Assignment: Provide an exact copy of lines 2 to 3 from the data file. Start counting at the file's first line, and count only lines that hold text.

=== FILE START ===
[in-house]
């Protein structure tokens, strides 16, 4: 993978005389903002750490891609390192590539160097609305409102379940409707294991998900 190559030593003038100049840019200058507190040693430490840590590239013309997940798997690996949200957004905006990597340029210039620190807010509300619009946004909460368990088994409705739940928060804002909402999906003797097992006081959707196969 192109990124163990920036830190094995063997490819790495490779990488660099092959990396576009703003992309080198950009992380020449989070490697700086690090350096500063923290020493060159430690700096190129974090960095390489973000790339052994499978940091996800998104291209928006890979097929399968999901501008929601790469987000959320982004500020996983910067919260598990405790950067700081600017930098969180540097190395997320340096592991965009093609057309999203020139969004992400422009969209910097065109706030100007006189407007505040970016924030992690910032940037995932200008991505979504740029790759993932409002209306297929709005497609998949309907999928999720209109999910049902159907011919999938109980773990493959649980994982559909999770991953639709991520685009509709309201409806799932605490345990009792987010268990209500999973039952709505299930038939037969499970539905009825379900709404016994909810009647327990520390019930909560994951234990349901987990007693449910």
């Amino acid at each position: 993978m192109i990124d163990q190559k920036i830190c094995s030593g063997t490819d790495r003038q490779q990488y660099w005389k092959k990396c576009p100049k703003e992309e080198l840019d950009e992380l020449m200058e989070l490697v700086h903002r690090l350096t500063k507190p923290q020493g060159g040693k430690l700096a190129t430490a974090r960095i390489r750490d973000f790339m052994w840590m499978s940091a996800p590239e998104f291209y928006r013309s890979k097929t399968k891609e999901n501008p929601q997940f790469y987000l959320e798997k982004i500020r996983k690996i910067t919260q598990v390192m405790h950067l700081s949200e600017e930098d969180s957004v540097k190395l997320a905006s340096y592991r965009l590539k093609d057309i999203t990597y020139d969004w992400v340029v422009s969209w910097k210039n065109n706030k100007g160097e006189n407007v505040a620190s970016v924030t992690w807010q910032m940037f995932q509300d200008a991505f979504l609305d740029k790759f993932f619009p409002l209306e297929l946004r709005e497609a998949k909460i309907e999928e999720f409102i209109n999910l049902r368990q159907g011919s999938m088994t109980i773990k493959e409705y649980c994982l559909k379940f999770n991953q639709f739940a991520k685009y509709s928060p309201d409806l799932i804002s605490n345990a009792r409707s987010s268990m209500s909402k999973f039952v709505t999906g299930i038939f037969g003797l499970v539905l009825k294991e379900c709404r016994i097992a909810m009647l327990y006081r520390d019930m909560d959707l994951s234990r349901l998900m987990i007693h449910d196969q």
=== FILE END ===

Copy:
């Protein structure tokens, strides 16, 4: 993978005389903002750490891609390192590539160097609305409102379940409707294991998900 190559030593003038100049840019200058507190040693430490840590590239013309997940798997690996949200957004905006990597340029210039620190807010509300619009946004909460368990088994409705739940928060804002909402999906003797097992006081959707196969 192109990124163990920036830190094995063997490819790495490779990488660099092959990396576009703003992309080198950009992380020449989070490697700086690090350096500063923290020493060159430690700096190129974090960095390489973000790339052994499978940091996800998104291209928006890979097929399968999901501008929601790469987000959320982004500020996983910067919260598990405790950067700081600017930098969180540097190395997320340096592991965009093609057309999203020139969004992400422009969209910097065109706030100007006189407007505040970016924030992690910032940037995932200008991505979504740029790759993932409002209306297929709005497609998949309907999928999720209109999910049902159907011919999938109980773990493959649980994982559909999770991953639709991520685009509709309201409806799932605490345990009792987010268990209500999973039952709505299930038939037969499970539905009825379900709404016994909810009647327990520390019930909560994951234990349901987990007693449910």
């Amino acid at each position: 993978m192109i990124d163990q190559k920036i830190c094995s030593g063997t490819d790495r003038q490779q990488y660099w005389k092959k990396c576009p100049k703003e992309e080198l840019d950009e992380l020449m200058e989070l490697v700086h903002r690090l350096t500063k507190p923290q020493g060159g040693k430690l700096a190129t430490a974090r960095i390489r750490d973000f790339m052994w840590m499978s940091a996800p590239e998104f291209y928006r013309s890979k097929t399968k891609e999901n501008p929601q997940f790469y987000l959320e798997k982004i500020r996983k690996i910067t919260q598990v390192m405790h950067l700081s949200e600017e930098d969180s957004v540097k190395l997320a905006s340096y592991r965009l590539k093609d057309i999203t990597y020139d969004w992400v340029v422009s969209w910097k210039n065109n706030k100007g160097e006189n407007v505040a620190s970016v924030t992690w807010q910032m940037f995932q509300d200008a991505f979504l609305d740029k790759f993932f619009p409002l209306e297929l946004r709005e497609a998949k909460i309907e999928e999720f409102i209109n999910l049902r368990q159907g011919s999938m088994t109980i773990k493959e409705y649980c994982l559909k379940f999770n991953q639709f739940a991520k685009y509709s928060p309201d409806l799932i804002s605490n345990a009792r409707s987010s268990m209500s909402k999973f039952v709505t999906g299930i038939f037969g003797l499970v539905l009825k294991e379900c709404r016994i097992a909810m009647l327990y006081r520390d019930m909560d959707l994951s234990r349901l998900m987990i007693h449910d196969q």